What I learn from Donald Duk by Frank Chin


I must say that Donald Duk by Frank Chin was sort of tedious to read, but as I reflected on the moral lesson of the novel I realized that it left a profound impression on me.

From the start, the protagonist, Donald Duk, had a deep-rooted hatred for himself and his family’s heritage. He had no pride in being Chinese. So as a reader, I wanted to know why he felt such hatred.  I guess if my name was Minnie Mouse, I’ll want to hide inside a hole in a wall, but there was something much deeper than his detestation for his name. Well, Donald Duk is not Chinese name but an American, nonetheless he thought his parents were dumb for naming him after an American cartoon character.  But as I kept reading, I saw that he not only despised his parents for naming him Donald Duk, he didn’t like that they were Chinese and proud of it. Donald Duk wanted to be an American like Fred Astaire. He believed if he could dance like Fred Astaire than he will be accepted by Americans and be better than Chinese people.

But why did he feel that being Chinese was not enough? The problem was shown in the first chapter of the novel, where it was mentioned that his history teacher wanted to read a book about Chinese people for the Chinese New Year.  The teacher said that, “The Chinese in America were made passive and nonassertive by centuries of Confucian thought and Zen mysticism.”  (Chin, 2) He said that Americans were aggressive and competitive, and the Chinese were vulnerable, so Donald felt inferior to his classmates, who were White Americans. The teacher was either intentionally or unintentionally, reinforcing American White supremacy over any other race, making Donald Duk a victim of a systematic racial discrimination in education. In the book there wasn’t a sense of celebration or acceptance of diversity, but just an acknowledgement of another culture, in comparison to the dominant American one.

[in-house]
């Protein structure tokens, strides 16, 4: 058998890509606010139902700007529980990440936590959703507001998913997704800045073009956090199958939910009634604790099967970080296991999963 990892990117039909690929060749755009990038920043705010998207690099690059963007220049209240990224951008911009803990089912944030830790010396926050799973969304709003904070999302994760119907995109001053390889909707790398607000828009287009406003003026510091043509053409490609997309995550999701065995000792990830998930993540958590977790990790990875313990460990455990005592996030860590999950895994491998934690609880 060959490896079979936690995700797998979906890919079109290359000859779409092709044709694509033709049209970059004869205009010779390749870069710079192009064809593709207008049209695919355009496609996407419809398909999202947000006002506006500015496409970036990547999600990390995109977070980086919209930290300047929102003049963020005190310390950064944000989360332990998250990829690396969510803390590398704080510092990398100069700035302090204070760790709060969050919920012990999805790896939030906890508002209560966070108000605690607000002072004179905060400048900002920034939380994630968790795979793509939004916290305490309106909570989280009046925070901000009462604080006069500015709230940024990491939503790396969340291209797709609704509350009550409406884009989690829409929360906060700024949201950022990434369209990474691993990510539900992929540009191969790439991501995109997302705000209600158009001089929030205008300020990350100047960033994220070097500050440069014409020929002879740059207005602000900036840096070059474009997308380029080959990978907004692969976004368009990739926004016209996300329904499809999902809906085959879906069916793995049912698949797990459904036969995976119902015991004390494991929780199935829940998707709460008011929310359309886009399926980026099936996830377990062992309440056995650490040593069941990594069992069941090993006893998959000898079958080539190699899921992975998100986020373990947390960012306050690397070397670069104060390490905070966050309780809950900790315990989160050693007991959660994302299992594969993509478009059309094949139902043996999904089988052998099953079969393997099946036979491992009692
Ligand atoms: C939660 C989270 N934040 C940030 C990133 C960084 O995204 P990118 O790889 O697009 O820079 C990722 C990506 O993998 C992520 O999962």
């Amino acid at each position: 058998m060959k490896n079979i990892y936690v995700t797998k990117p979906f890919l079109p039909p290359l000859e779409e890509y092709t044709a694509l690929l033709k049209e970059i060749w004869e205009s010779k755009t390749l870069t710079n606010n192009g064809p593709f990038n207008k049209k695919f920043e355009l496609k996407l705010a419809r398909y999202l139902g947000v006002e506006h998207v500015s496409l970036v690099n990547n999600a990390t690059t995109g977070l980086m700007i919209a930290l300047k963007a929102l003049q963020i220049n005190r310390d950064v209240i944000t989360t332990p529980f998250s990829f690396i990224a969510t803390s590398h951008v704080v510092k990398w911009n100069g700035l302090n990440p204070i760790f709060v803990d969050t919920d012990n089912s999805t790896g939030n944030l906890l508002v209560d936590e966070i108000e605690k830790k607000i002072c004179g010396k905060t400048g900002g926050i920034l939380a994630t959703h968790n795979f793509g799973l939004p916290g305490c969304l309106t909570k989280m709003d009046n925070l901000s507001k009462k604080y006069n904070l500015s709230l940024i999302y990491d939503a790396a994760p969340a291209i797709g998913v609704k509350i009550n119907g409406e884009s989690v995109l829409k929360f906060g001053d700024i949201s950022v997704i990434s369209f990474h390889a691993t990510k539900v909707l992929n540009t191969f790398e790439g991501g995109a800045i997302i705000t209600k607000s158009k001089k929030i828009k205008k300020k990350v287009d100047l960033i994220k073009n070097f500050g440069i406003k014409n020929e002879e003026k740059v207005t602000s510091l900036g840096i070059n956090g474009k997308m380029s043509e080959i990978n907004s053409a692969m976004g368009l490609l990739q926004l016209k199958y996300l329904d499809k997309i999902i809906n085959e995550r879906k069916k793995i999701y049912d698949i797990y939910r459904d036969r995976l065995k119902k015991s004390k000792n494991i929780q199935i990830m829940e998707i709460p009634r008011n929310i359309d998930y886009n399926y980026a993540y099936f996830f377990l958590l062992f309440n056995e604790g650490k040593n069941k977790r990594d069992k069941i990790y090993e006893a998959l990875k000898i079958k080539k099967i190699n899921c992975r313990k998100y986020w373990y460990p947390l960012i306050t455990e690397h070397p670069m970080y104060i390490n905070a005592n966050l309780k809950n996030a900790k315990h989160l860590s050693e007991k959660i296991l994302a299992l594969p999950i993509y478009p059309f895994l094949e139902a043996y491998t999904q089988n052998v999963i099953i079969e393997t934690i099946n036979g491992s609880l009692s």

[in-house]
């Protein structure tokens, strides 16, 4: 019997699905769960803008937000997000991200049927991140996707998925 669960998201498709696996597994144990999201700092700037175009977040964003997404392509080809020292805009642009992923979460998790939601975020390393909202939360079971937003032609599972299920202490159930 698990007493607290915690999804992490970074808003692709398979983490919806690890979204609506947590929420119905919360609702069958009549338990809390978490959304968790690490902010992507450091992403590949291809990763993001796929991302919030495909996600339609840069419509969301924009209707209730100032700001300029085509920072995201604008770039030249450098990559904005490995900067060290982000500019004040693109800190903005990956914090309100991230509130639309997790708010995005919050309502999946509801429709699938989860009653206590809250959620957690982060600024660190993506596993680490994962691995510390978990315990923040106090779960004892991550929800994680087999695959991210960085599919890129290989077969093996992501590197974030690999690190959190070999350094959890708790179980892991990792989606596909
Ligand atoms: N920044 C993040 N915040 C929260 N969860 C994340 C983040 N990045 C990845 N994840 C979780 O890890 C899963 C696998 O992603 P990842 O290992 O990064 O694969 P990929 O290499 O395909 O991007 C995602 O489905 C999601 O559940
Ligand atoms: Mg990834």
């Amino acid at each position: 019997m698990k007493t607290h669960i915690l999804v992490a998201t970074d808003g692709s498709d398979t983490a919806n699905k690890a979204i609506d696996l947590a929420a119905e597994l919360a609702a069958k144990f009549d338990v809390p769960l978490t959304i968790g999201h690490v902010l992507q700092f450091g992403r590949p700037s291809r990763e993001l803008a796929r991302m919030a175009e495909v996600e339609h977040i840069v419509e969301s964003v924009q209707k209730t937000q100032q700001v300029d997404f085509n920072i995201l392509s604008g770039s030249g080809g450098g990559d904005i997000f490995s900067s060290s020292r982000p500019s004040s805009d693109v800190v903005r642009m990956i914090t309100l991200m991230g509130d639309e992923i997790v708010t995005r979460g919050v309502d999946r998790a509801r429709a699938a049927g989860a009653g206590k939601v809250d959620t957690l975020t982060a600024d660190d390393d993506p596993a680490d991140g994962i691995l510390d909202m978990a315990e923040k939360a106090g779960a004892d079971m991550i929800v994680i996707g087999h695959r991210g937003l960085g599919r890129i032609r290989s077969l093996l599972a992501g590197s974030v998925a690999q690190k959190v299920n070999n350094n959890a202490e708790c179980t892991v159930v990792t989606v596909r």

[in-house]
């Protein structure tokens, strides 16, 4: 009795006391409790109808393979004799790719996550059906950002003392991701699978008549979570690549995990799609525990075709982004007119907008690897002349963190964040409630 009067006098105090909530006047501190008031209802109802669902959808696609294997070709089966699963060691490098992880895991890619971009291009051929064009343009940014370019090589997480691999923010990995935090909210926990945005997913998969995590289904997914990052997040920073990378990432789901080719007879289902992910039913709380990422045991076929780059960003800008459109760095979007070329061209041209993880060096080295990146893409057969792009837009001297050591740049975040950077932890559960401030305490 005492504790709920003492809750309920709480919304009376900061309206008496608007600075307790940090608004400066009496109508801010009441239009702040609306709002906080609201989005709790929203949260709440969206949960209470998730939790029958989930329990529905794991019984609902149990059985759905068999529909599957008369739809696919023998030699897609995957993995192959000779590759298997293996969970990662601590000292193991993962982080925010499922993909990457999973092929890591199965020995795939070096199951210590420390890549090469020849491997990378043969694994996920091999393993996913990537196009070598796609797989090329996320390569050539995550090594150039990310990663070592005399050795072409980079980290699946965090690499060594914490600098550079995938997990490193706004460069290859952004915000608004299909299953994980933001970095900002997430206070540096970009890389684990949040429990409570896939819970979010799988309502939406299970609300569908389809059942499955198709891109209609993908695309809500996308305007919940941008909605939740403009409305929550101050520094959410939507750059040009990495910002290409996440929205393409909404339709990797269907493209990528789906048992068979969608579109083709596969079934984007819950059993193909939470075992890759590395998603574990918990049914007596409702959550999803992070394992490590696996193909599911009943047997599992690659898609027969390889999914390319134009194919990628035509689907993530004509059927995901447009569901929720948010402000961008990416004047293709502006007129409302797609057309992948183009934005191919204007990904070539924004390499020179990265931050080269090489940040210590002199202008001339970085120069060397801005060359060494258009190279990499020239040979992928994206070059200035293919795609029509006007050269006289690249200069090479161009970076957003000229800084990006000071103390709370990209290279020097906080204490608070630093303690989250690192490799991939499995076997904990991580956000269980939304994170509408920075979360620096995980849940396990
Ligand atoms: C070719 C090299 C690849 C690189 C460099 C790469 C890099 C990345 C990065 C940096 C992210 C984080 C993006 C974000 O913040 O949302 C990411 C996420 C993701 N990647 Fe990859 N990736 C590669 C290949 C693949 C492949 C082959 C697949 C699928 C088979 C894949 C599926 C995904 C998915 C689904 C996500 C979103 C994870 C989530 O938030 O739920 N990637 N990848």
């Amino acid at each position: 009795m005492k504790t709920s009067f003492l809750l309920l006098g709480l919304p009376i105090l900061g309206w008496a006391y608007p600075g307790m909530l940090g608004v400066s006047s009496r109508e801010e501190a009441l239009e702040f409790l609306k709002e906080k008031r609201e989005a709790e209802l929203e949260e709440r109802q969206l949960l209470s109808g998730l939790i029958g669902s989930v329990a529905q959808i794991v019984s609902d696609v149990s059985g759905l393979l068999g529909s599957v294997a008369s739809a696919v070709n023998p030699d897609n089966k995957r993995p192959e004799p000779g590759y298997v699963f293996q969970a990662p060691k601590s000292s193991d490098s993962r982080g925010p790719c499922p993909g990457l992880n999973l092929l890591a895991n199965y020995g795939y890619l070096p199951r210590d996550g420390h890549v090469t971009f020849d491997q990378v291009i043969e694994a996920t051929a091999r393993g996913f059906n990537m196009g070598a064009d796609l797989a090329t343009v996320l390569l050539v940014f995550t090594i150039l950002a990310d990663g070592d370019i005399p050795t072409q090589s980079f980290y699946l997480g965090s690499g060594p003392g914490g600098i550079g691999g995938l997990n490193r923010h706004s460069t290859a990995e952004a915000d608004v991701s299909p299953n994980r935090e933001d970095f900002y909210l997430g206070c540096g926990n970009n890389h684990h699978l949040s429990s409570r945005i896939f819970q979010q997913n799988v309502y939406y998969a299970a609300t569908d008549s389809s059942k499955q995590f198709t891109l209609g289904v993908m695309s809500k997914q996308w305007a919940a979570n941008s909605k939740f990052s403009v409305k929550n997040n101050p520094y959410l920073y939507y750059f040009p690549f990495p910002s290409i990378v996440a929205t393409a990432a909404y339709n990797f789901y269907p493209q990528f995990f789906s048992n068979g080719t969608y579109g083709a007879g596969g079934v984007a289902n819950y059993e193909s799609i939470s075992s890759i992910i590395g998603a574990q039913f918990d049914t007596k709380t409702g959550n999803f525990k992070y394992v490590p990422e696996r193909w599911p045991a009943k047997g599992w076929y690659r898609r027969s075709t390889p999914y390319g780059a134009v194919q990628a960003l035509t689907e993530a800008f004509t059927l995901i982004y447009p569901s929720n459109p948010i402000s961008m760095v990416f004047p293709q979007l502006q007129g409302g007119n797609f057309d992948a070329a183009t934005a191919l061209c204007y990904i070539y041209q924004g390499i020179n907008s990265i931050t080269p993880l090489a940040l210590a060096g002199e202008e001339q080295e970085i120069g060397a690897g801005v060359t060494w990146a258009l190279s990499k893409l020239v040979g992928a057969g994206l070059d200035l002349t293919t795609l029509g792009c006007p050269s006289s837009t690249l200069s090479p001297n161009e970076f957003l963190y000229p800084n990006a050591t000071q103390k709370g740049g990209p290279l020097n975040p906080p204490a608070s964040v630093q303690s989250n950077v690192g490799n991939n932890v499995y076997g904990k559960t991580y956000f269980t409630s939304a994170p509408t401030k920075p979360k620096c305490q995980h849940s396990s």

Eventually Donald Duk was awakened to the fact the school history books were biased because the Chinese Americans were just as aggressive and competitive as White Americans. Donald discovered that the Chinese people helped build the transcontinental railroad, which the school textbooks did not acknowledge. With that realization, Donald began to believe that his people were strong and mighty, and there was nothing to be ashamed of.

I saw a clear character development in Donald Duk, because he learned that it was okay to be himself and that he should have pride for his heritage as a Chinese boy. This is something that I learn from reading Donald Duk, that we all should be prideful for being who we are, no one race is greater than the other, and that we should celebrate the diversity of all who are different.  JA


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